The U.S. signing of the U.S.-Mexico-Canada Agreement Wednesday clears another hurdle towards implementation of the agreement. 

Following the signing ceremony, the U.S. and Mexico await approval by Canada, whose government is beginning the process this week. 

Canadian Deputy Prime Minister Chrystia Freeland introduced a motion in the nation’s House of Commons to consider the agreement. 

USMCA replaces the North American Free Trade Agreement. Freeland and Canada call the trade pact either the CUSMA, putting Canada first, or “the new NAFTA.”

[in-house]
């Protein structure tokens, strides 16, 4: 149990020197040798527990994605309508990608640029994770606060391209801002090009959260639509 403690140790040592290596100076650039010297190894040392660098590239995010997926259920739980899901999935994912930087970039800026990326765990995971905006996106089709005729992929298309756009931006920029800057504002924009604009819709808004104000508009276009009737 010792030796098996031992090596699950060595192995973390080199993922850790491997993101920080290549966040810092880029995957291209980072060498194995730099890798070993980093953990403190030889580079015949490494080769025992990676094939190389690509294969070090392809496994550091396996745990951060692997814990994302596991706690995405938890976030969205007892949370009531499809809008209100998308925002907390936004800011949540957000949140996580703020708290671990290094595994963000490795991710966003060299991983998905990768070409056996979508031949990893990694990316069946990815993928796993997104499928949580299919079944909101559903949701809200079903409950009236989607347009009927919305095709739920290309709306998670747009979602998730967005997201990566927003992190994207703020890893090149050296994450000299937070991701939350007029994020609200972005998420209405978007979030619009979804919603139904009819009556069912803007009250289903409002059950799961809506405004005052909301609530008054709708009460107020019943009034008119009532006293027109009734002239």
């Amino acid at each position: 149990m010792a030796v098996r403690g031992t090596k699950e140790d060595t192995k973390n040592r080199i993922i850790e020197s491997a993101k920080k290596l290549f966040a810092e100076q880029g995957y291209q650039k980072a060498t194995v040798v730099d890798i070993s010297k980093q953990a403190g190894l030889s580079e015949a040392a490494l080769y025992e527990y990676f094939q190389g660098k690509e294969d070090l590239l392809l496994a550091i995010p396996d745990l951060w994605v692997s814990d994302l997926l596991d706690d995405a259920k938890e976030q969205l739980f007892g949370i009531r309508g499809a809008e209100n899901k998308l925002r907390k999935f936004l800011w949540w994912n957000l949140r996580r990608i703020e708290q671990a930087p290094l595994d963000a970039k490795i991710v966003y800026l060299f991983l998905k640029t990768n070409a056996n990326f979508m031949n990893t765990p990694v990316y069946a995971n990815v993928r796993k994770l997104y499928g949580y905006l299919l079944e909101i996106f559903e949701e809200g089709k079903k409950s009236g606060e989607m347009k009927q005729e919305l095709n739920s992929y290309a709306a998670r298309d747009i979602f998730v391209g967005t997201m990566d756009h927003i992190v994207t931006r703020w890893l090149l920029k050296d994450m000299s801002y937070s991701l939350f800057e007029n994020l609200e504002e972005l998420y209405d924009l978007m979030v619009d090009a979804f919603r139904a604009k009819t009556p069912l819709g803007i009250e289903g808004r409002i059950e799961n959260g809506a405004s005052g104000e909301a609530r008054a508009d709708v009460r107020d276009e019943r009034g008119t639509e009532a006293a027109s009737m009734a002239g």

Freeland asked Canadian lawmakers to “work together to put Canada and Canadians first, and get this important work done without undue delay.” 

Freeland noted during a press conference the trade agreement received bipartisan support in the U.S. in a “highly polarized” political climate. 

USMCA, welcomed by U.S. agriculture, protects critical markets for U.S. farmers, and provides an additional $2 billion in agricultural exports to Canada and Mexico, the top trading partners of the United States.